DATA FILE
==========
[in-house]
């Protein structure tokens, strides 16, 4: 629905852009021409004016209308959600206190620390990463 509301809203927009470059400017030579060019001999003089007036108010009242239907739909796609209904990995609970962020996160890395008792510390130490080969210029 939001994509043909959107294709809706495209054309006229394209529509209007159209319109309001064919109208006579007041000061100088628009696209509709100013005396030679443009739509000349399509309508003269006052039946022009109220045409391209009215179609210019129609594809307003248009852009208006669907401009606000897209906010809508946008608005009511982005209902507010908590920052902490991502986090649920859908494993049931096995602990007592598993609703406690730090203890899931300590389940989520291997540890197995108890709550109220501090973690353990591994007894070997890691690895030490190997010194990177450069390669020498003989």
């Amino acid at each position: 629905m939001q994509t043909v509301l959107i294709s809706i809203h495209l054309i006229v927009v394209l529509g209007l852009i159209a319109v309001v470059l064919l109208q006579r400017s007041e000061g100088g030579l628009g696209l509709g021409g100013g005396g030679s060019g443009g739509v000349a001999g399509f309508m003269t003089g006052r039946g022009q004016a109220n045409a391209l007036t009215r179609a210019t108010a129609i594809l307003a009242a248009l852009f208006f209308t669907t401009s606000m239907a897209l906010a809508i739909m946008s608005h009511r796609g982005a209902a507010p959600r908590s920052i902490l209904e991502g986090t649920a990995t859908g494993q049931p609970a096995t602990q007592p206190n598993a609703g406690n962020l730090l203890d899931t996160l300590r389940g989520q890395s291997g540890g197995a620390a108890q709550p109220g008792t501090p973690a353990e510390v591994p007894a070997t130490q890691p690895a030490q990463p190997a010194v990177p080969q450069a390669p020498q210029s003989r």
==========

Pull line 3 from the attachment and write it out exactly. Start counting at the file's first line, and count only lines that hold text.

């Amino acid at each position: 629905m939001q994509t043909v509301l959107i294709s809706i809203h495209l054309i006229v927009v394209l529509g209007l852009i159209a319109v309001v470059l064919l109208q006579r400017s007041e000061g100088g030579l628009g696209l509709g021409g100013g005396g030679s060019g443009g739509v000349a001999g399509f309508m003269t003089g006052r039946g022009q004016a109220n045409a391209l007036t009215r179609a210019t108010a129609i594809l307003a009242a248009l852009f208006f209308t669907t401009s606000m239907a897209l906010a809508i739909m946008s608005h009511r796609g982005a209902a507010p959600r908590s920052i902490l209904e991502g986090t649920a990995t859908g494993q049931p609970a096995t602990q007592p206190n598993a609703g406690n962020l730090l203890d899931t996160l300590r389940g989520q890395s291997g540890g197995a620390a108890q709550p109220g008792t501090p973690a353990e510390v591994p007894a070997t130490q890691p690895a030490q990463p190997a010194v990177p080969q450069a390669p020498q210029s003989r």